clash with Notre Dame at South
Tigers Bag Hutchinson
NEW YORK, Dec. 12.-()-Del
Baker, manager of the Detroit Tig-
ers, announced tonight the Tigers had
bought Freddie Hutchinson, ace
pitcher of the Seattle Club of the
Pacific Coast League, for an unan-
nounced sum of cash and four play-
ers, outfielder Joyner (Jo-Jo) White
and infielder Tony Piet of the Tigers,
first baseman George Archie of the
Toledo Mud Hens in the American
Association, and pitcher Ed Selway
of Beaumont of the Texas League.

Trade Winds Blow
As Leagues Meetj
NEW YORK, Dec. 12-P)-Base-
ball's bargain counters opened for
business all over town today, but in
most cases-including a rumored
three-cornered American League deal
involving Detroit, Cleveland and Bos-
ton-the activity was confined to
sales talks.
There was much whispering as
baseball men from all over the map
gathered for tomorrow's start of the
three-day major league meetings. In
hotel rooms-smoke-filled or other-
wise-there was lots of good old-
fashioned chinning, but although the
trade winds blew hot around several
transactions, no one seemed ready to
come right out with a swap.
The start of the league meetings
tomorrow will find both loops meet-
ing separately for two days each. On
Thursday, they will meet jointly
with Commissioner Kenesaw M. Lan-
Matmen Point
To First Meet

Hockey Squad
Of 11_Departs
Meets Western Reserve
TuesdayEvening .
Determined to have a clean slate
when the vacation starts Coach Eddie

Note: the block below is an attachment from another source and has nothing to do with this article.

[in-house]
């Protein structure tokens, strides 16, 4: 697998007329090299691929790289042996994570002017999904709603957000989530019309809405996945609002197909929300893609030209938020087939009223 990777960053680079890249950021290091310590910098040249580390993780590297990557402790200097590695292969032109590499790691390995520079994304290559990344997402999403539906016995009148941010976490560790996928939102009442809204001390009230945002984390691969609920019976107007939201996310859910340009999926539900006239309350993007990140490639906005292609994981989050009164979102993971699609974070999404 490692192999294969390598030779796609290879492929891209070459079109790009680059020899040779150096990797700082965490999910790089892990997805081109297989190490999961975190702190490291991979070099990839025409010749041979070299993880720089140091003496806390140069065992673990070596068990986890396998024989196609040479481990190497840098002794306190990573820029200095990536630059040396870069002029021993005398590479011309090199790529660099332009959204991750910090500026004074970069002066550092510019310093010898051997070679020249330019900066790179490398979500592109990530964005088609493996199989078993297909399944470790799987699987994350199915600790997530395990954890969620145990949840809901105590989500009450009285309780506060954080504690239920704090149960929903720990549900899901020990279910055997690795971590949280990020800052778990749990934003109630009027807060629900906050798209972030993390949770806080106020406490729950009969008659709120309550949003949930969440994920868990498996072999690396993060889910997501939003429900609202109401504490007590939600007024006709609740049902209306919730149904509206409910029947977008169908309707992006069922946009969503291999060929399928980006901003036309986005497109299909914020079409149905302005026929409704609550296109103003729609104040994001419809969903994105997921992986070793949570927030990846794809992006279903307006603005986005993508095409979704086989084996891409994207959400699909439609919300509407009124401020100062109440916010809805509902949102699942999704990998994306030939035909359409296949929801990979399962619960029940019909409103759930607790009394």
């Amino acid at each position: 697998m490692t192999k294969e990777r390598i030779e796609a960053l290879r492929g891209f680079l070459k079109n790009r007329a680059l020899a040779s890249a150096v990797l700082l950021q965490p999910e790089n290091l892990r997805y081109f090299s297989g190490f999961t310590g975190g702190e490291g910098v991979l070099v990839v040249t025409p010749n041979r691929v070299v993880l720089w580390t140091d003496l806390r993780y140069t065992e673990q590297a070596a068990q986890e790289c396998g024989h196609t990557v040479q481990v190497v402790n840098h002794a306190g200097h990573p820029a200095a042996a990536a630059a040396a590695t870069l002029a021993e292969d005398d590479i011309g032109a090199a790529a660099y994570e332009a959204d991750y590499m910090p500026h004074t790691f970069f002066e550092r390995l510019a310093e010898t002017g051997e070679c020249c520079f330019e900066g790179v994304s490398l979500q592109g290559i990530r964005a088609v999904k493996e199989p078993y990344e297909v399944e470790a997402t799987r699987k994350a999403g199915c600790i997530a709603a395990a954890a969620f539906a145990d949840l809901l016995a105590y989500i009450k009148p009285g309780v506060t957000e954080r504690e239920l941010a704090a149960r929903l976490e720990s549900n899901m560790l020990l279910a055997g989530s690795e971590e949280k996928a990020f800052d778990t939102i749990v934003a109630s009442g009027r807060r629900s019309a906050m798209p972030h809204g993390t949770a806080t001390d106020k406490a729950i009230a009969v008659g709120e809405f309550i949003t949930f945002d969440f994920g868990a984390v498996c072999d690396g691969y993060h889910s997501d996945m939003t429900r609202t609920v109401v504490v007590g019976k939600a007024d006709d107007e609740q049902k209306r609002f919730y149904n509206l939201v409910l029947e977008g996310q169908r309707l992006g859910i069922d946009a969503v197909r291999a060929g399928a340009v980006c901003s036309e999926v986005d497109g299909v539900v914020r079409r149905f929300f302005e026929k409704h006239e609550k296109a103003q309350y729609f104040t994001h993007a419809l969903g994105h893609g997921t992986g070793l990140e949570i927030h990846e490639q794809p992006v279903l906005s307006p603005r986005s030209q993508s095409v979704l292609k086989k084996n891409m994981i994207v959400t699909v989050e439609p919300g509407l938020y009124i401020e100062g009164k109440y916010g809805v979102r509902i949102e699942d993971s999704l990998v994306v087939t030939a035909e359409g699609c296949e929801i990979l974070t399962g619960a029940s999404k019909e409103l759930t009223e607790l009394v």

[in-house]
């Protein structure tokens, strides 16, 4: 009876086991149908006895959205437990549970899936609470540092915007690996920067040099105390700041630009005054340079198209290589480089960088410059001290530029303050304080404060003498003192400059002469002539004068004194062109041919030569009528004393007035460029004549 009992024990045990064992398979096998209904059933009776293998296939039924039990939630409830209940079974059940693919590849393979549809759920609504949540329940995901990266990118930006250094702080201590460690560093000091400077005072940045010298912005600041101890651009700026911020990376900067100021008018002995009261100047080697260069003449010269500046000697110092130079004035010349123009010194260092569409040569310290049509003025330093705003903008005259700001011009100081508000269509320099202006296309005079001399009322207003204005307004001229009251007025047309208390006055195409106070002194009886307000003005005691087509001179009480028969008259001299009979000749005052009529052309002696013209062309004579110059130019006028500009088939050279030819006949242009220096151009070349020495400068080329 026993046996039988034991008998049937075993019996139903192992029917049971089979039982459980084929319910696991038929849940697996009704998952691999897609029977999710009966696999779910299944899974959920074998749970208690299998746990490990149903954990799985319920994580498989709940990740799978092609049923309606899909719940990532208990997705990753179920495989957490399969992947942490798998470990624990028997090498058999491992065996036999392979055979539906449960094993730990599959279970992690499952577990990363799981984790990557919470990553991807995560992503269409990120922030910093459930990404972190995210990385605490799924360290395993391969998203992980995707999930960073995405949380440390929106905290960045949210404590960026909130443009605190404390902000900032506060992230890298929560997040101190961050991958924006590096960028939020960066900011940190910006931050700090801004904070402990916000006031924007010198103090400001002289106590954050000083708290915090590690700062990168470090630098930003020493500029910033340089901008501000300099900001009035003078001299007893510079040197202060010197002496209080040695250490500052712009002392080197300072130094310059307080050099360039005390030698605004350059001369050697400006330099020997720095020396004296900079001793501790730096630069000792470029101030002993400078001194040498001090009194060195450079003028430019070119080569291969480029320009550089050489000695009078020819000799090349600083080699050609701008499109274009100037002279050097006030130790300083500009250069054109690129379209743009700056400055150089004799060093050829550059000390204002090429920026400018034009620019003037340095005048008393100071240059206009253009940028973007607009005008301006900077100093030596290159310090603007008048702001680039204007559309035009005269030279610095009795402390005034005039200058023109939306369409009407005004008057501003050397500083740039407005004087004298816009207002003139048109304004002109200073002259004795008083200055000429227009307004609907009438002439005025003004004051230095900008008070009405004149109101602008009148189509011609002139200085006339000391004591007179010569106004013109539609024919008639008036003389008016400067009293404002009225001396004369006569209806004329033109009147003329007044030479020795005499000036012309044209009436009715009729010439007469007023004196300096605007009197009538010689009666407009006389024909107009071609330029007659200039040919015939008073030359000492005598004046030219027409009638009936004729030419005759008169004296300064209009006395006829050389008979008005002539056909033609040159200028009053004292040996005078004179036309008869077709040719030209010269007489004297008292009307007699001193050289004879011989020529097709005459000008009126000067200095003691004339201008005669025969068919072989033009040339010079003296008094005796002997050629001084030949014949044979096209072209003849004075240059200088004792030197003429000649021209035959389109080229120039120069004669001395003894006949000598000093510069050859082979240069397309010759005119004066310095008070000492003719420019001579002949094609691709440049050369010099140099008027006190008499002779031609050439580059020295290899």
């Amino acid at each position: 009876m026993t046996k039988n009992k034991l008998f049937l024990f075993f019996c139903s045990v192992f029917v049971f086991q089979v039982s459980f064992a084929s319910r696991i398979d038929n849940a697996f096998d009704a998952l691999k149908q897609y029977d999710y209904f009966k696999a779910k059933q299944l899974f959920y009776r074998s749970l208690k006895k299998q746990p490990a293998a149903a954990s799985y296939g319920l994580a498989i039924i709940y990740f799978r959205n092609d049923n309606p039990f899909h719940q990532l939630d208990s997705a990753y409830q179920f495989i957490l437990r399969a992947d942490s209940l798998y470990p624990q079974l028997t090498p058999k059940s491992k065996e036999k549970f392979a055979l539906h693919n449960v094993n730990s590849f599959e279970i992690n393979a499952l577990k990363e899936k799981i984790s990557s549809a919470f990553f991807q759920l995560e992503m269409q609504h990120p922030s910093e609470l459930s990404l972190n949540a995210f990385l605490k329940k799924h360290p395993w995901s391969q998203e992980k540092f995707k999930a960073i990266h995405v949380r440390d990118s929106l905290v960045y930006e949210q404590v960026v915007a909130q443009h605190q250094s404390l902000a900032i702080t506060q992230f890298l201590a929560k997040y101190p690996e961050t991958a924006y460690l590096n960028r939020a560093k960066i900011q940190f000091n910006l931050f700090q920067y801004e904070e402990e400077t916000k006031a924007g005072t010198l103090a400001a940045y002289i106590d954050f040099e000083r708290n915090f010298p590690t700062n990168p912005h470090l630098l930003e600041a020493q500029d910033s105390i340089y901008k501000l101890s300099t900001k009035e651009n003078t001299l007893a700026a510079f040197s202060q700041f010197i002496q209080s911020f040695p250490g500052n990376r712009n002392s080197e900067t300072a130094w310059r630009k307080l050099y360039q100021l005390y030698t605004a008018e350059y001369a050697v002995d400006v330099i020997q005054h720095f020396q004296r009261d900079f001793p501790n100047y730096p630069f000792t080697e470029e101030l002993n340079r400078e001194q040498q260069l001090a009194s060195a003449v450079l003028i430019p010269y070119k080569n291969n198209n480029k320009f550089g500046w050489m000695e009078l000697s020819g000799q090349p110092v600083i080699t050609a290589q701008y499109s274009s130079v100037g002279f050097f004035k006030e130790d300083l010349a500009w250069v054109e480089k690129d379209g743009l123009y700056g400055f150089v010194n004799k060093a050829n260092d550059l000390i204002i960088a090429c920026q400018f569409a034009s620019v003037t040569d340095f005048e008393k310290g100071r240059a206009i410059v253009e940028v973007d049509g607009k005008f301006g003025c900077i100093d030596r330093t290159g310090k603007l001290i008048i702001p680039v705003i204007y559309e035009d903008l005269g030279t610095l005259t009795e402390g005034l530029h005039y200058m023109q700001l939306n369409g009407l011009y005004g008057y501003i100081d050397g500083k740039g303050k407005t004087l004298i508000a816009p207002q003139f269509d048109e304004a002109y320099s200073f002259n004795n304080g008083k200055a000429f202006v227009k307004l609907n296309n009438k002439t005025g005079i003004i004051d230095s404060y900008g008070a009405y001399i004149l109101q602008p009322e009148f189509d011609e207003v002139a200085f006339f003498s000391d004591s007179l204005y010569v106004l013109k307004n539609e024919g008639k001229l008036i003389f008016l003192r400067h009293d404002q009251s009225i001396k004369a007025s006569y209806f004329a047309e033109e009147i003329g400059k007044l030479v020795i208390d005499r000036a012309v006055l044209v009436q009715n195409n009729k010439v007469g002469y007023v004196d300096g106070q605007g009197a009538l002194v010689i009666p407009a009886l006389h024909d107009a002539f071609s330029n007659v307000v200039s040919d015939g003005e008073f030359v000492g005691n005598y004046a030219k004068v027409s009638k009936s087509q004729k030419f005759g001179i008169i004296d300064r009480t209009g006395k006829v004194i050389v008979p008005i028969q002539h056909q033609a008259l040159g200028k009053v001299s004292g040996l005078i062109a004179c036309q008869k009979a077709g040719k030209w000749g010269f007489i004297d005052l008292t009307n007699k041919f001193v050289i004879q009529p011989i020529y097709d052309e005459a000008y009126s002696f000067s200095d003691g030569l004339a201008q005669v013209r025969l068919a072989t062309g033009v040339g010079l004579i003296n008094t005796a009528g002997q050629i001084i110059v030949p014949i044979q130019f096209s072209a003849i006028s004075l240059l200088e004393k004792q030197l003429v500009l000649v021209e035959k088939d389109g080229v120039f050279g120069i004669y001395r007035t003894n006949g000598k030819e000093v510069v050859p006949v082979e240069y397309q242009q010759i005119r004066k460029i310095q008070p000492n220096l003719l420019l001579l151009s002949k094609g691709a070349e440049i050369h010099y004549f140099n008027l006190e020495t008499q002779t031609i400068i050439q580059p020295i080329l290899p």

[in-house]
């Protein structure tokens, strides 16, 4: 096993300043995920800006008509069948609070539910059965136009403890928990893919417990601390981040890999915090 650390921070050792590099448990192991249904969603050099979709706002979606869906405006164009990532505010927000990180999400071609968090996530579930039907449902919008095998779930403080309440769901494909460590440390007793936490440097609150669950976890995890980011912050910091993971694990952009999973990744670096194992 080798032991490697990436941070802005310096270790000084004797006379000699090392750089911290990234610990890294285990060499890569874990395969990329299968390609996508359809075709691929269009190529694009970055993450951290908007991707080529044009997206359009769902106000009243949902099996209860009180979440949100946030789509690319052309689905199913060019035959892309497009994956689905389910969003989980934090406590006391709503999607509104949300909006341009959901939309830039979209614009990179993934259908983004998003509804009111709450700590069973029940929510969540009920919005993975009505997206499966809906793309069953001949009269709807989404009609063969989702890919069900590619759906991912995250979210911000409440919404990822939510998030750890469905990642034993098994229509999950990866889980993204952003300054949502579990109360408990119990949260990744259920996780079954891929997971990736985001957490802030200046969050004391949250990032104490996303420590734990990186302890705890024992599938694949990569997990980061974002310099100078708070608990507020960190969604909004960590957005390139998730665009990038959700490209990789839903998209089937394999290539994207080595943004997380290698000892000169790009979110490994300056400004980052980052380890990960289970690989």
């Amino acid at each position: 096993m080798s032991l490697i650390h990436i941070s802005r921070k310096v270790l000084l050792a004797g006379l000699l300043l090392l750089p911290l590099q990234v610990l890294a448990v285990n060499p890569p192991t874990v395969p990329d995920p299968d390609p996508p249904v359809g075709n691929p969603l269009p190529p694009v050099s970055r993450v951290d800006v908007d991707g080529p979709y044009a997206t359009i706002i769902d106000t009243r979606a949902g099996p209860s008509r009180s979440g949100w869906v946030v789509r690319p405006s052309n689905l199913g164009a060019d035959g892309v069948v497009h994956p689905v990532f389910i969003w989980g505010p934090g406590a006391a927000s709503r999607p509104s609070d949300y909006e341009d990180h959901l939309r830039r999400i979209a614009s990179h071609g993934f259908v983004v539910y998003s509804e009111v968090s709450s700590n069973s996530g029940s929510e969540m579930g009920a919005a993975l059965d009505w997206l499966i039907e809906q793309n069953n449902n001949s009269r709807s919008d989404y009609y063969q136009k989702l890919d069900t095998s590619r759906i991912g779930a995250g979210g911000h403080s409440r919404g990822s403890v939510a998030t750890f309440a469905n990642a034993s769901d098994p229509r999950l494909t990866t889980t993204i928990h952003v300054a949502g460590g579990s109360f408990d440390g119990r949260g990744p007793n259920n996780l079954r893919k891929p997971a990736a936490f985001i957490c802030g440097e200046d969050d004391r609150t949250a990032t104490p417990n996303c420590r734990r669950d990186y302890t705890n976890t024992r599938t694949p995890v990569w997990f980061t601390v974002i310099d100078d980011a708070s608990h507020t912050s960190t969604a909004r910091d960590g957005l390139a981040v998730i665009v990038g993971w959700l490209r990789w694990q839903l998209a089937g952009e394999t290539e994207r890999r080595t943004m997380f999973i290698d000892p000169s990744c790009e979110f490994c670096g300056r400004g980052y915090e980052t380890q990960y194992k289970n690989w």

Lowrey's Wolverine sextet left at
six this morning for Cleveland, where
they will meet the hockey team of
Western Reserve tonight.
Those making the trip were:
George Cooke, Ev Doran, and Al
Chadwick who will compose the
starting forward wall for Michigan.
"Spike" James, Les Hillberg, and
Lawrence Calvert will fill in the
goal and two defense posts respective-
cAlso going to Cleveland are : Jim
Tobin, Gilbert Samuelson,dBert Stod-
den, Chuck Ross, and Jim Lovett.
Last night Coach Lowrey put his
players through 90 minutes of hard
practice in an effort to polish off
the many rough spots that Michigan


continued to show in Saturday's con
test despite their decisive victory ove
Western Ontario.



Start Intensive Workouts
For Opener With Indiana
Coach Cliff Keen's Varsity wrest-
ling team has let bygones be bygones
and is hard at work again preparing
for its first dual meet gfnthe season
against Indiana here on Jan. 13.
Keen's men had to be .content with
a second place in last weekend's Mid-
west meet at Chicago won by the
Indiana Hoosiers but it's history now
and the Wolverines are looking ahead